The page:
The Alpine was Rootes competitor to the MG. That was the MGA back when the first Alpine (with its pointy fins) arrived in 1960, with its 1494 cc four making 83.5 gross hp, enough to be competitive. That was upped to 1592 cc a year later with 86 hp. But when the new MGB showed up in 1963, it packed all of 1798 cc and 94 hp. The Alpine was slipping further behind.
That was largely rectified for 1966 with the Series V Alpine, which had a substantially revised new 1725 cc version of the Rootes four banger, and now with five main bearings. Take that, MGB! (the MHB got five main bearings too in 1967).
The Alpine’s new cylinder head was also cast from aluminum; heady stuff! A pair of Stromberg CD carbs encouraged the engine to make its maximum rated power at 5500 rpm. And of course torque was up to, contributing to a noticably greater snap in around town driving.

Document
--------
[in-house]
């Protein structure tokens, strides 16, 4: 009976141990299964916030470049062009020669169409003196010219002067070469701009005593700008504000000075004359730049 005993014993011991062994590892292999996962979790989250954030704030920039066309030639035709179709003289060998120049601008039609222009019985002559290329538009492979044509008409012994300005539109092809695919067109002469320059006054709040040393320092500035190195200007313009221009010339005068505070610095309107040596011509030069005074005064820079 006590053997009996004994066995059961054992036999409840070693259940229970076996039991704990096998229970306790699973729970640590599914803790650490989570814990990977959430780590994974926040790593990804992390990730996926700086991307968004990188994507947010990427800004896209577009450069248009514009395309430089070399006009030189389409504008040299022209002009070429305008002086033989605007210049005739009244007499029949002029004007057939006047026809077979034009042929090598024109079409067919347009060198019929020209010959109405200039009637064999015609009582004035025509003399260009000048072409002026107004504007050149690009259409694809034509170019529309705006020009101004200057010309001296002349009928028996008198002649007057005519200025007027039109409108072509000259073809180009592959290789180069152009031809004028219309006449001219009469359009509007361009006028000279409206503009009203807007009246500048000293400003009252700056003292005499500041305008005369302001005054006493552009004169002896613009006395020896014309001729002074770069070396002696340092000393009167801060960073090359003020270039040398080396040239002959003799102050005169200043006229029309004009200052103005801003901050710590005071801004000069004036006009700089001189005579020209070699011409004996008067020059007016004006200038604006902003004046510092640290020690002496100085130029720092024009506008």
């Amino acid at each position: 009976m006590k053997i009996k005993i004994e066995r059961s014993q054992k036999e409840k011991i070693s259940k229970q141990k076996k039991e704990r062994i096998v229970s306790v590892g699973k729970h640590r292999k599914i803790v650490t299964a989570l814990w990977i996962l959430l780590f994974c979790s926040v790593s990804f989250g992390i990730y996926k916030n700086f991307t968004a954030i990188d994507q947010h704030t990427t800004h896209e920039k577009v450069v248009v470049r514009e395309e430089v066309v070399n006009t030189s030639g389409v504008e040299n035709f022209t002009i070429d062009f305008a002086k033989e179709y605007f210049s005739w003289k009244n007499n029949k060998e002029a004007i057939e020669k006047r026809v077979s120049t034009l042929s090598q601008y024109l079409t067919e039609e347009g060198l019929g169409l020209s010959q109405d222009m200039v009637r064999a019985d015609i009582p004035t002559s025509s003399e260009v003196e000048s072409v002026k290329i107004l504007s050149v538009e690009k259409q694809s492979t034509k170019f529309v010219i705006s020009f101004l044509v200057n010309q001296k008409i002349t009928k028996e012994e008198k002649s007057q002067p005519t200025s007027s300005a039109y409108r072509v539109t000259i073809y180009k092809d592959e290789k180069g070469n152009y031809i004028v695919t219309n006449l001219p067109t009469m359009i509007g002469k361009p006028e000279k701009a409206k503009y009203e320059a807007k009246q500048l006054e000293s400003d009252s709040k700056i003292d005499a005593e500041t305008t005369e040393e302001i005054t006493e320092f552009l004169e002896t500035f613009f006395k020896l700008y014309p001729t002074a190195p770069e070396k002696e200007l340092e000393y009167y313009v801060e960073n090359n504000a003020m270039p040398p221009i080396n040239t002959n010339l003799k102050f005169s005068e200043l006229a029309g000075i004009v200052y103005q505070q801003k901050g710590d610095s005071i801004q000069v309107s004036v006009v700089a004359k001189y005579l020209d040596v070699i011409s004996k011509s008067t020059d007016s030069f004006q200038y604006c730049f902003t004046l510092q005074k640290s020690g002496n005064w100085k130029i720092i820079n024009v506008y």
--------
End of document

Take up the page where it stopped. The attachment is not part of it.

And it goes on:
The tested Alpine did not have the optional overdrive, an unfortunate deletion, as it created a rather buzzy atmosphere at highway speeds, thanks to the 4.22:1 rear axle ratio. The Alpine was deemed to “handle well enough to make exuberant driving a pleasure.” That’s not exactly gushing praise, but…good enough. The all-syncro transmission shifted well, and the disc/drum brake combination (F/R) worked well. The interior was generally well regarded, but there was the curious omission of any sun visors. Hmm. The trunk was significantly larger than typical for a sports roadster.
In summation, R&T said “it continues to be one of the most civilized of the contemporary sports cars. We like it.”
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